Lead By Example
It’s time for Colorado CEOs to lead the state’s way out of COVID.
I drafted this column in mid-August, before the FDA gave official approval (not just emergency authorization) to the Pfizer vaccine. I hope that by the time you read this, more of you will be requiring your staff and, in some cases, your customers to get the vaccine. But in the fast-moving world of COVID, we can’t take anything for granted. So I’m going to share my views, which have – if anything – only gotten stronger in these recent weeks.
We’ve watched infection and hospitalization rates rise in Colorado and across the country as the Delta variant surges, even in mostly vaccinated areas like metro Denver. As large numbers of unvaccinated people continue to circulate, it is only a matter of time before the next variant hits and the pandemic cycle will renew once again.
I’m concerned that many of us have resigned ourselves to this cycle and I don’t believe we have to. It’s my belief that if we muster the will, we can stop this insidious drag on our health, businesses and way of life.
We can’t rely on elected officials to impose vaccine mandates on citizens. And while it’s been heartening to see Denver’s mayor, some school districts and many hospitals institute COVID vaccination requirements for their employees, most Colorado workers aren’t employed by those entities. As civic leaders and community stewards, the CEOs of businesses large and small must extend the example set by these other employers.
That’s exactly what I’ve done at Pinnacol Assurance. In early August, I worked with our executive team on a policy to require our employees who choose to or must work in our building or meet with customers to upload proof of vaccination into our HR system. And we’ve gone further. For events we host (golf tournament fundraiser for our foundation, suite at Broncos games, etc.), we're requiring guests to show us their own vaccination proof to register.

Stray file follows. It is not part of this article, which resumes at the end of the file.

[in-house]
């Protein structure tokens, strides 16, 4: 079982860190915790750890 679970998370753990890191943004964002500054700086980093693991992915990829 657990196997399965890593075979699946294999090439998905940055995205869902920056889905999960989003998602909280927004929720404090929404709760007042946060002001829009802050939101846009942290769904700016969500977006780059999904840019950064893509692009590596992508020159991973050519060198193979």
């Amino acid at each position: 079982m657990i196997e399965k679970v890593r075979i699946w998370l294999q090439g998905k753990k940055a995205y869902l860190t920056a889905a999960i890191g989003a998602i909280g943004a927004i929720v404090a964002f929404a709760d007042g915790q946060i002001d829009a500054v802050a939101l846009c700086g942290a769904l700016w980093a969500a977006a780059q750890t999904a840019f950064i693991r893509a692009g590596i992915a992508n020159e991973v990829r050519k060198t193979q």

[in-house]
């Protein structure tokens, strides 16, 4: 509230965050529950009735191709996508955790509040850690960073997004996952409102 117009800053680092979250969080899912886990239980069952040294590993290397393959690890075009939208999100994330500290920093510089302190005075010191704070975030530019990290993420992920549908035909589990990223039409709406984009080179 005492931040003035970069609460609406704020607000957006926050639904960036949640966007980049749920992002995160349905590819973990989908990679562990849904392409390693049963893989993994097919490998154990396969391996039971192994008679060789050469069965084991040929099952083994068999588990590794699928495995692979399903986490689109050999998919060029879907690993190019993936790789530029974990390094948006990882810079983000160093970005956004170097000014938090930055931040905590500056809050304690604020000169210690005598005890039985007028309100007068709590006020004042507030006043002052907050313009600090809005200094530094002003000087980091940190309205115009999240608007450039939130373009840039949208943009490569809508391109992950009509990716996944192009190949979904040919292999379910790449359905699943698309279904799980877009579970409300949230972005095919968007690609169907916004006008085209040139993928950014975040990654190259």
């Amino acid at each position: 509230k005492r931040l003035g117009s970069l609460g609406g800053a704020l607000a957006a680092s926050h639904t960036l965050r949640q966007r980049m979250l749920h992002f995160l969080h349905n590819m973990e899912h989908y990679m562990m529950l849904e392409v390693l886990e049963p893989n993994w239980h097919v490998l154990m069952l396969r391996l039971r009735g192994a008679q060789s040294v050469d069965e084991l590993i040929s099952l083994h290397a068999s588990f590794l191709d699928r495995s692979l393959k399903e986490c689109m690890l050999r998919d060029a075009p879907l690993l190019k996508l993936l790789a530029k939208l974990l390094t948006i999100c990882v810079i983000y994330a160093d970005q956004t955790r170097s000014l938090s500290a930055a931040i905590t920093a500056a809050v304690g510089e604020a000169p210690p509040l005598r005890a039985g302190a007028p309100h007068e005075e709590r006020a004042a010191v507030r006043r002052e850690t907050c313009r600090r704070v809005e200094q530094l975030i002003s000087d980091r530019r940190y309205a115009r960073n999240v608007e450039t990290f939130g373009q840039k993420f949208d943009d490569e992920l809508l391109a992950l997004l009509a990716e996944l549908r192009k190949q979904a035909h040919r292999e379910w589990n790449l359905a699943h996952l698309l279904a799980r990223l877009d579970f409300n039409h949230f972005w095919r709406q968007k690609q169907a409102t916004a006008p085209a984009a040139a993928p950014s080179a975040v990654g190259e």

We aren’t yet at full crunch time, as most employees don’t have to come into the building. Those who do (e.g., facilities and mail room) had, for the most part, already shown proof of vaccination, so the policy has not appeared to create an issue there.
The policy is perhaps most challenging for our employees whose jobs require them to meet with or host customers and other stakeholders in person. It’s forced some difficult conversations. Each and every one of our team members is an empathetic professional, and those who have chosen not to be vaccinated have reasons for that choice. But as an insurer whose business is managing risk, it would be irresponsible for us not to safeguard the health of our team members and our customers.
As a result of these policies, we’ve had to make some difficult decisions and deal with a few unhappy partners. We canceled an incentive trip for our agents, and a summer event for employees that would have taken place largely indoors. One sponsor pulled out of the golf tournament, and some players will not be participating. We respect their decisions but we must be firm in ours.
Again, I hope that by the time you read this, FDA approval for the Pfizer vaccine has quieted many fears and made it easier for many of you and your businesses to require vaccinations for your employees and, where feasible, customers. (I applaud business leaders like Frank Bonanno who announced this policy for his restaurant patrons weeks ago, and DCPA CEO Janice Sinden and other venue operators who have put patrons’ health first). Our business is managing risk, and “taking things for granted” isn’t an actuarially sound strategy. If a health and safety focused insurer like us does not lead the way in protecting the health of our employees, their families and our community, then shame on us. I hope you will consider joining in.